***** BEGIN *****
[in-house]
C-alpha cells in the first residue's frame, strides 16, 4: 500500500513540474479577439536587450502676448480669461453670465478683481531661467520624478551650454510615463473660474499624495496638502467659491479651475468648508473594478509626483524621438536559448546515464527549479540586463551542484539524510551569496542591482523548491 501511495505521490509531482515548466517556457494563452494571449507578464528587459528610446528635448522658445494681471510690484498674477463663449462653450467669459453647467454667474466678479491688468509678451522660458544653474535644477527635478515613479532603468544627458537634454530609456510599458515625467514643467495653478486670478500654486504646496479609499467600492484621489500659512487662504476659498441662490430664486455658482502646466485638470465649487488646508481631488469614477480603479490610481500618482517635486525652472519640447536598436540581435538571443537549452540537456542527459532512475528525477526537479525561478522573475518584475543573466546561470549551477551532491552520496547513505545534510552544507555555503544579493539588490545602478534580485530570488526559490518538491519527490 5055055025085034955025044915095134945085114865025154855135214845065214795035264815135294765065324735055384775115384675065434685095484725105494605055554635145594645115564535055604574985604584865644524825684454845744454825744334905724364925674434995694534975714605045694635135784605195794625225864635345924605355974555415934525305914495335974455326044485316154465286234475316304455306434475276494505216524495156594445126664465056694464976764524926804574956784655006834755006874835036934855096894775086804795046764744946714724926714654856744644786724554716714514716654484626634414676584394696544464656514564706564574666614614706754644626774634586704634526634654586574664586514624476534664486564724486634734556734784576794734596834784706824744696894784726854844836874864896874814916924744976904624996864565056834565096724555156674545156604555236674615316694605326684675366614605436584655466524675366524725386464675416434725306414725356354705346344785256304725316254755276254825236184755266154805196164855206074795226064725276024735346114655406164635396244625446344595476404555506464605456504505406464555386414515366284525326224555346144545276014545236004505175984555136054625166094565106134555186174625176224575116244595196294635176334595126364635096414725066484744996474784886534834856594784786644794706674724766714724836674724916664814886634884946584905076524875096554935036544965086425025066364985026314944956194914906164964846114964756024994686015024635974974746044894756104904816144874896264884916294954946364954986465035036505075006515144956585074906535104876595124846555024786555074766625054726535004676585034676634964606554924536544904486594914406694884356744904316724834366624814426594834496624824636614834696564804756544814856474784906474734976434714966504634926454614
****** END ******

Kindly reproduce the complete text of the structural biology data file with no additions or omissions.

[in-house]
C-alpha cells in the first residue's frame, strides 16, 4: 500500500513540474479577439536587450502676448480669461453670465478683481531661467520624478551650454510615463473660474499624495496638502467659491479651475468648508473594478509626483524621438536559448546515464527549479540586463551542484539524510551569496542591482523548491 501511495505521490509531482515548466517556457494563452494571449507578464528587459528610446528635448522658445494681471510690484498674477463663449462653450467669459453647467454667474466678479491688468509678451522660458544653474535644477527635478515613479532603468544627458537634454530609456510599458515625467514643467495653478486670478500654486504646496479609499467600492484621489500659512487662504476659498441662490430664486455658482502646466485638470465649487488646508481631488469614477480603479490610481500618482517635486525652472519640447536598436540581435538571443537549452540537456542527459532512475528525477526537479525561478522573475518584475543573466546561470549551477551532491552520496547513505545534510552544507555555503544579493539588490545602478534580485530570488526559490518538491519527490 5055055025085034955025044915095134945085114865025154855135214845065214795035264815135294765065324735055384775115384675065434685095484725105494605055554635145594645115564535055604574985604584865644524825684454845744454825744334905724364925674434995694534975714605045694635135784605195794625225864635345924605355974555415934525305914495335974455326044485316154465286234475316304455306434475276494505216524495156594445126664465056694464976764524926804574956784655006834755006874835036934855096894775086804795046764744946714724926714654856744644786724554716714514716654484626634414676584394696544464656514564706564574666614614706754644626774634586704634526634654586574664586514624476534664486564724486634734556734784576794734596834784706824744696894784726854844836874864896874814916924744976904624996864565056834565096724555156674545156604555236674615316694605326684675366614605436584655466524675366524725386464675416434725306414725356354705346344785256304725316254755276254825236184755266154805196164855206074795226064725276024735346114655406164635396244625446344595476404555506464605456504505406464555386414515366284525326224555346144545276014545236004505175984555136054625166094565106134555186174625176224575116244595196294635176334595126364635096414725066484744996474784886534834856594784786644794706674724766714724836674724916664814886634884946584905076524875096554935036544965086425025066364985026314944956194914906164964846114964756024994686015024635974974746044894756104904816144874896264884916294954946364954986465035036505075006515144956585074906535104876595124846555024786555074766625054726535004676585034676634964606554924536544904486594914406694884356744904316724834366624814426594834496624824636614834696564804756544814856474784906474734976434714966504634926454614